The War for South Viet Nam, 1954-1975
In "The War for South Viet Nam," Anthony James Joes addresses a side not often studied in the range of texts available on the Viet Nam War. Written for a non-military audience, this book chronicles and analyzes the twenty year struggle to maintain South Vietnamese independence. Joes tells the story with a sympathetic focus on South Viet Nam and is highly critical of U.S. military strategy and tactics in fighting this war. He claims that the fall of South Viet Nam was not inevitable, that an abrupt and public termination of U.S. aid provoked a crisis of confidence inside South Viet Nam that led to debacle. Students and scholars of military studies, South East Asia, U.S. foreign policy, or the general reader interested in this fascinating period in 20th-century history, will find "The War for South Viet Nam" invaluable reading.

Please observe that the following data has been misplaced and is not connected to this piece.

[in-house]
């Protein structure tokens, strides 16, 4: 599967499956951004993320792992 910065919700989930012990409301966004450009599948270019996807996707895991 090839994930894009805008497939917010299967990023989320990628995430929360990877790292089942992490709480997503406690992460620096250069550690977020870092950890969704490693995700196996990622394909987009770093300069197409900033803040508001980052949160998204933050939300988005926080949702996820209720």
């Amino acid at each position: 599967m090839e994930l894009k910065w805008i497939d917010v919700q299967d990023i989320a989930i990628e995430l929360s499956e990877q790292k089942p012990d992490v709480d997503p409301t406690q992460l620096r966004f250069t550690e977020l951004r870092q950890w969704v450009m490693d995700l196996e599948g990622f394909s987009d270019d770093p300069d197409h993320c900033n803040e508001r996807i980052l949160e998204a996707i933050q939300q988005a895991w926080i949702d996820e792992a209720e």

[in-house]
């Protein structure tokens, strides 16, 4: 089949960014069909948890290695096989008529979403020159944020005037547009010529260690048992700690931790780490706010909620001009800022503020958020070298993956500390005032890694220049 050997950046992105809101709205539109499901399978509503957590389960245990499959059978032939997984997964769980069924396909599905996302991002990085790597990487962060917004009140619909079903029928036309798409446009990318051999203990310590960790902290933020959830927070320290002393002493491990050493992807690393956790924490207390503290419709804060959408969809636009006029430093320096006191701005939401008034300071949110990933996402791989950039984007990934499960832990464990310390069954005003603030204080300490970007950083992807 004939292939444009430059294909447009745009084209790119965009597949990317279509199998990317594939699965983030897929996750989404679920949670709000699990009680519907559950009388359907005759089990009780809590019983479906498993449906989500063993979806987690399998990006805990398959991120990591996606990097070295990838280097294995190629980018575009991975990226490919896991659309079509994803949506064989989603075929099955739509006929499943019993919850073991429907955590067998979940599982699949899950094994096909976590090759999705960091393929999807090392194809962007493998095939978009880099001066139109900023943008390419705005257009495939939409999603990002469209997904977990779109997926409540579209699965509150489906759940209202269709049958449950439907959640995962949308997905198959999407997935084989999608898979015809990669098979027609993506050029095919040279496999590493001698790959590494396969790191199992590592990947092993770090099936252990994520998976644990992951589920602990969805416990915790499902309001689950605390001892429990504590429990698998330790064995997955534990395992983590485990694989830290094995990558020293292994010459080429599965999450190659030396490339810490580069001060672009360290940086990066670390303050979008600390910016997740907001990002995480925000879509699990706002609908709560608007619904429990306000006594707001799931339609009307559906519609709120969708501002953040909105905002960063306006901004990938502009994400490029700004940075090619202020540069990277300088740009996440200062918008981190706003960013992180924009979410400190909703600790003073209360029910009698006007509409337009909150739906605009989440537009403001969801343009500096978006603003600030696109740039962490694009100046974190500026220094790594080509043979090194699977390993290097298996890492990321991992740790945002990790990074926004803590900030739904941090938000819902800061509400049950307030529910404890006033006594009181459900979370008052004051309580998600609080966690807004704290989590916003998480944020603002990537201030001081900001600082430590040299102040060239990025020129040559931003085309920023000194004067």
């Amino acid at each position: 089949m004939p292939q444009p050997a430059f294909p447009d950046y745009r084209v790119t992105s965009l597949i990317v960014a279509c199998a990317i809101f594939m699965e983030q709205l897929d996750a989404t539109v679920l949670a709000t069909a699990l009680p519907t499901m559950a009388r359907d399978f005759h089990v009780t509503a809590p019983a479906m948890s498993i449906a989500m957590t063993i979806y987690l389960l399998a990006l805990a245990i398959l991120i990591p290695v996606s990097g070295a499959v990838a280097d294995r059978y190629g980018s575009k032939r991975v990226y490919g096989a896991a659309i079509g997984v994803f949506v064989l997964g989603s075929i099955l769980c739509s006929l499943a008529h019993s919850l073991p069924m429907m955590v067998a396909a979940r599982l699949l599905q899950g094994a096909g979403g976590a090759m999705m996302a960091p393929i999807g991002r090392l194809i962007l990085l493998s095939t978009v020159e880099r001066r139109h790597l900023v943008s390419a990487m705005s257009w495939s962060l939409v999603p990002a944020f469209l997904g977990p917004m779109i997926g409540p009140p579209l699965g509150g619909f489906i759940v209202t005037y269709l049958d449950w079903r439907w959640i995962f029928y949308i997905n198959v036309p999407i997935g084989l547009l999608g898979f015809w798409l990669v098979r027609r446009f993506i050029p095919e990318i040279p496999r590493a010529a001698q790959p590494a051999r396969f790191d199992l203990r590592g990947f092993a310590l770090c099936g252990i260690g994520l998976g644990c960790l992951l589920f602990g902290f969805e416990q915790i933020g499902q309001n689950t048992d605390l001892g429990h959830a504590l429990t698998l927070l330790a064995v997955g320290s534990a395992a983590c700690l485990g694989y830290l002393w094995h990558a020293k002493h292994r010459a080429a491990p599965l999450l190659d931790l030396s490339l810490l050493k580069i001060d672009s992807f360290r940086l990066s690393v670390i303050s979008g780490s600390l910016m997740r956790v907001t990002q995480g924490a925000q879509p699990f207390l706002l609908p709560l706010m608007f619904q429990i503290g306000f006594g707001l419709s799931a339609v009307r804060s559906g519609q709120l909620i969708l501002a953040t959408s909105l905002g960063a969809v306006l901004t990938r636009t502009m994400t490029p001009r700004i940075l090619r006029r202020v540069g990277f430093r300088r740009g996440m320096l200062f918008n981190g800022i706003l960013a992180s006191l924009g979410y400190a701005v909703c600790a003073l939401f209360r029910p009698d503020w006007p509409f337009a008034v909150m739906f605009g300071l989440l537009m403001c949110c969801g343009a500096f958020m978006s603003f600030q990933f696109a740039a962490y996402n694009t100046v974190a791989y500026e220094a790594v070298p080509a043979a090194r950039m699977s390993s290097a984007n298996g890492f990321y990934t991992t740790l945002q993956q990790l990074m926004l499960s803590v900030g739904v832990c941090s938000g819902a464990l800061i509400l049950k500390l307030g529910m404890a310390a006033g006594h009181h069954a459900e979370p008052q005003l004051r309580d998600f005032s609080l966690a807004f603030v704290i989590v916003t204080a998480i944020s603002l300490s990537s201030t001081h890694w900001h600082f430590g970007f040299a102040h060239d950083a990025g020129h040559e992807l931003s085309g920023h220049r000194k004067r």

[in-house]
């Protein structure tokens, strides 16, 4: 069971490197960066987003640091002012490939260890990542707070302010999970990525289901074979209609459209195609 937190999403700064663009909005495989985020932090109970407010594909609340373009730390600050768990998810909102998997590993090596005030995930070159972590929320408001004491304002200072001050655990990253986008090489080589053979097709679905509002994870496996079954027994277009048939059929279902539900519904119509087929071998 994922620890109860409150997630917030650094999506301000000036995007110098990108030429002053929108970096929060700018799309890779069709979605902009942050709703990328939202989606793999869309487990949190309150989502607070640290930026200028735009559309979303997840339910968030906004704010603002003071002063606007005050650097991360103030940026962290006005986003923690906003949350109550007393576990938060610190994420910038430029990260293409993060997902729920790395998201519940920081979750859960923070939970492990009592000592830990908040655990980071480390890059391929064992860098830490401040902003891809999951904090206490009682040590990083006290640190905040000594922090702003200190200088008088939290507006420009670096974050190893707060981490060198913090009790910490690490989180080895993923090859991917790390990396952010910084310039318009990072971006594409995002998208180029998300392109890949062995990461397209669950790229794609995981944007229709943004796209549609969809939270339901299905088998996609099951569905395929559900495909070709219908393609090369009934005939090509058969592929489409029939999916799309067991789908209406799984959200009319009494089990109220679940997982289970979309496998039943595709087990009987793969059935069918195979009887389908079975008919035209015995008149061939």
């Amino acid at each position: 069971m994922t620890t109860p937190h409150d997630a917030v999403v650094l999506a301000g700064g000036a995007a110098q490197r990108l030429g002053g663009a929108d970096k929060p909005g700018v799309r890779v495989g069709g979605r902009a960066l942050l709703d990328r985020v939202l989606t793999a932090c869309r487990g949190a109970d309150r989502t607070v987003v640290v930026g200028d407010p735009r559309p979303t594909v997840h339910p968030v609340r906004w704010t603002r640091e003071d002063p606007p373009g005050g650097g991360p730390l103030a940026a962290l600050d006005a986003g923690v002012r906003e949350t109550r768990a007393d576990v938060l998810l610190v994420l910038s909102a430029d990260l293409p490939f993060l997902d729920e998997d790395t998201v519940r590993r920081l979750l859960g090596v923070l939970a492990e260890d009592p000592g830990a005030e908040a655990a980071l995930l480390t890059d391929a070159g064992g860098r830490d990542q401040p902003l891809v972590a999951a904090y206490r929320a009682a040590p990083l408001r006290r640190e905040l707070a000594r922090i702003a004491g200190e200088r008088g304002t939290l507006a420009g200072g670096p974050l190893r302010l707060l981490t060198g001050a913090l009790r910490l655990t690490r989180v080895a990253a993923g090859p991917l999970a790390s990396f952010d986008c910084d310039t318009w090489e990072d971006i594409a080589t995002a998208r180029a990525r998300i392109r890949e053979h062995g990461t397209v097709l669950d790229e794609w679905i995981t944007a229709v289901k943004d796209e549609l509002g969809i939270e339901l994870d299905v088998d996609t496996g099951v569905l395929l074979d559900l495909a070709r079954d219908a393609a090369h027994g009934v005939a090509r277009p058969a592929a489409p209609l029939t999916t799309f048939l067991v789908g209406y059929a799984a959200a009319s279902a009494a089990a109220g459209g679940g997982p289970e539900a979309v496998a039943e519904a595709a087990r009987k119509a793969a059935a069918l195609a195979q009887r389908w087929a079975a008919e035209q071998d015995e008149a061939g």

The book begins with an historical background to U.S. involvement in Viet Nam. Written with a keen understanding of political, historical, and military factors, The War for South Viet Nam supplies an assemblage of information that was, until now, widely scattered. Joes closely examines the geographical determinants of the war and discusses mistakes in U.S. strategy, including the Americanization of the war, overly destructive methods of combat, and the failure to resolve the problem of invasion through the Ho Chi Minh Trail. Joes maintains that future stragtegy must contain more sophisticated, less destructive anti-guerrilla tactics. The complicated factors involved in the Viet Nam War are here offered in a consolidated, objective form enabling the reader to consider the implications of U.S. experiences in South Viet Nam for future policy in other world areas.
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Viet Nam Before 1945
The Viet Minh
The First Indochina War 19461954
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